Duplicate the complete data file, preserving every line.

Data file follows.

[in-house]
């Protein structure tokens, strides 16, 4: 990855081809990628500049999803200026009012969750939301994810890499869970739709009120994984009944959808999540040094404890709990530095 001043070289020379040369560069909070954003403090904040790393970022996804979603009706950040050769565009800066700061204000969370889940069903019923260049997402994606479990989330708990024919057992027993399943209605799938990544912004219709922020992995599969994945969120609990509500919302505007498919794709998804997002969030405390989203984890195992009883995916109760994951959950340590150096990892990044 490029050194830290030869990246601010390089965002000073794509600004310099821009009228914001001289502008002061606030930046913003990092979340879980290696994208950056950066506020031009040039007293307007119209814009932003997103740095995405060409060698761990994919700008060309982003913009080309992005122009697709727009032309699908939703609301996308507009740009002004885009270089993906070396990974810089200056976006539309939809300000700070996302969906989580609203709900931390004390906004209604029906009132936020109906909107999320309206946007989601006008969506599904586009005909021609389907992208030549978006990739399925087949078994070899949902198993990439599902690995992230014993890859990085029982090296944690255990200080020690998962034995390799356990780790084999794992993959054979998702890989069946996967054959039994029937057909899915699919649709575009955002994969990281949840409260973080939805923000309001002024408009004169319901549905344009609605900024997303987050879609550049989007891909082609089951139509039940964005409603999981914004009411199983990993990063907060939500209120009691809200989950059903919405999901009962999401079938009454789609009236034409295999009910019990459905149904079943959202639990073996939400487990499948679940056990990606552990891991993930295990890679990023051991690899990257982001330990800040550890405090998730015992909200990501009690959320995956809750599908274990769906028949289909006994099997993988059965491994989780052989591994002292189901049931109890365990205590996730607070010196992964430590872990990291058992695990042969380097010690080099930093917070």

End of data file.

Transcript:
[in-house]
């Protein structure tokens, strides 16, 4: 990855081809990628500049999803200026009012969750939301994810890499869970739709009120994984009944959808999540040094404890709990530095 001043070289020379040369560069909070954003403090904040790393970022996804979603009706950040050769565009800066700061204000969370889940069903019923260049997402994606479990989330708990024919057992027993399943209605799938990544912004219709922020992995599969994945969120609990509500919302505007498919794709998804997002969030405390989203984890195992009883995916109760994951959950340590150096990892990044 490029050194830290030869990246601010390089965002000073794509600004310099821009009228914001001289502008002061606030930046913003990092979340879980290696994208950056950066506020031009040039007293307007119209814009932003997103740095995405060409060698761990994919700008060309982003913009080309992005122009697709727009032309699908939703609301996308507009740009002004885009270089993906070396990974810089200056976006539309939809300000700070996302969906989580609203709900931390004390906004209604029906009132936020109906909107999320309206946007989601006008969506599904586009005909021609389907992208030549978006990739399925087949078994070899949902198993990439599902690995992230014993890859990085029982090296944690255990200080020690998962034995390799356990780790084999794992993959054979998702890989069946996967054959039994029937057909899915699919649709575009955002994969990281949840409260973080939805923000309001002024408009004169319901549905344009609605900024997303987050879609550049989007891909082609089951139509039940964005409603999981914004009411199983990993990063907060939500209120009691809200989950059903919405999901009962999401079938009454789609009236034409295999009910019990459905149904079943959202639990073996939400487990499948679940056990990606552990891991993930295990890679990023051991690899990257982001330990800040550890405090998730015992909200990501009690959320995956809750599908274990769906028949289909006994099997993988059965491994989780052989591994002292189901049931109890365990205590996730607070010196992964430590872990990291058992695990042969380097010690080099930093917070």